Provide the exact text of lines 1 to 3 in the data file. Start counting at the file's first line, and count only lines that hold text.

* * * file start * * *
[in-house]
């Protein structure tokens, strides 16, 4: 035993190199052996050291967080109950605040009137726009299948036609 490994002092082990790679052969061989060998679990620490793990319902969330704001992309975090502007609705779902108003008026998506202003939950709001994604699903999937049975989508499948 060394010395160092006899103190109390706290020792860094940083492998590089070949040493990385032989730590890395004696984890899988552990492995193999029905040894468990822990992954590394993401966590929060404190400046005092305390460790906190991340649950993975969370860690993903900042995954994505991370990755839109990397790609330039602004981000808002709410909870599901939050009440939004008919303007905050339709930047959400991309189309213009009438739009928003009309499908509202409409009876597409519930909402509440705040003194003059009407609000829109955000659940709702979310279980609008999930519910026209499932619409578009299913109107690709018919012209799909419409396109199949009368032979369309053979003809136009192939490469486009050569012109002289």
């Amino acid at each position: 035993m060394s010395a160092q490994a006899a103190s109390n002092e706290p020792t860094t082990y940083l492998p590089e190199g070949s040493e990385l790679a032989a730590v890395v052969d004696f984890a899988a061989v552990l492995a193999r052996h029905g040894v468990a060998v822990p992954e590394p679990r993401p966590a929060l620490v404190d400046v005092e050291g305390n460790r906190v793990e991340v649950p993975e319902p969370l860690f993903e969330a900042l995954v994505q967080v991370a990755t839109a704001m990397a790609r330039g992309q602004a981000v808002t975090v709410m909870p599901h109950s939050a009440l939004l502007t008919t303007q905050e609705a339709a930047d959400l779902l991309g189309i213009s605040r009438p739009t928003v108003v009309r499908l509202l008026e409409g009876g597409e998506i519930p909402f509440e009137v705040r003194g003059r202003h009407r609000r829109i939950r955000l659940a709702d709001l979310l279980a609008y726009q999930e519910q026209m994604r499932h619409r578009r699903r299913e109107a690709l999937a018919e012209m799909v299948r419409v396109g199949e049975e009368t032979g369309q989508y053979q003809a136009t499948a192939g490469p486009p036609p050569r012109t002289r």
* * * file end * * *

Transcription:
[in-house]
């Protein structure tokens, strides 16, 4: 035993190199052996050291967080109950605040009137726009299948036609 490994002092082990790679052969061989060998679990620490793990319902969330704001992309975090502007609705779902108003008026998506202003939950709001994604699903999937049975989508499948 060394010395160092006899103190109390706290020792860094940083492998590089070949040493990385032989730590890395004696984890899988552990492995193999029905040894468990822990992954590394993401966590929060404190400046005092305390460790906190991340649950993975969370860690993903900042995954994505991370990755839109990397790609330039602004981000808002709410909870599901939050009440939004008919303007905050339709930047959400991309189309213009009438739009928003009309499908509202409409009876597409519930909402509440705040003194003059009407609000829109955000659940709702979310279980609008999930519910026209499932619409578009299913109107690709018919012209799909419409396109199949009368032979369309053979003809136009192939490469486009050569012109002289």
């Amino acid at each position: 035993m060394s010395a160092q490994a006899a103190s109390n002092e706290p020792t860094t082990y940083l492998p590089e190199g070949s040493e990385l790679a032989a730590v890395v052969d004696f984890a899988a061989v552990l492995a193999r052996h029905g040894v468990a060998v822990p992954e590394p679990r993401p966590a929060l620490v404190d400046v005092e050291g305390n460790r906190v793990e991340v649950p993975e319902p969370l860690f993903e969330a900042l995954v994505q967080v991370a990755t839109a704001m990397a790609r330039g992309q602004a981000v808002t975090v709410m909870p599901h109950s939050a009440l939004l502007t008919t303007q905050e609705a339709a930047d959400l779902l991309g189309i213009s605040r009438p739009t928003v108003v009309r499908l509202l008026e409409g009876g597409e998506i519930p909402f509440e009137v705040r003194g003059r202003h009407r609000r829109i939950r955000l659940a709702d709001l979310l279980a609008y726009q999930e519910q026209m994604r499932h619409r578009r699903r299913e109107a690709l999937a018919e012209m799909v299948r419409v396109g199949e049975e009368t032979g369309q989508y053979q003809a136009t499948a192939g490469p486009p036609p050569r012109t002289r």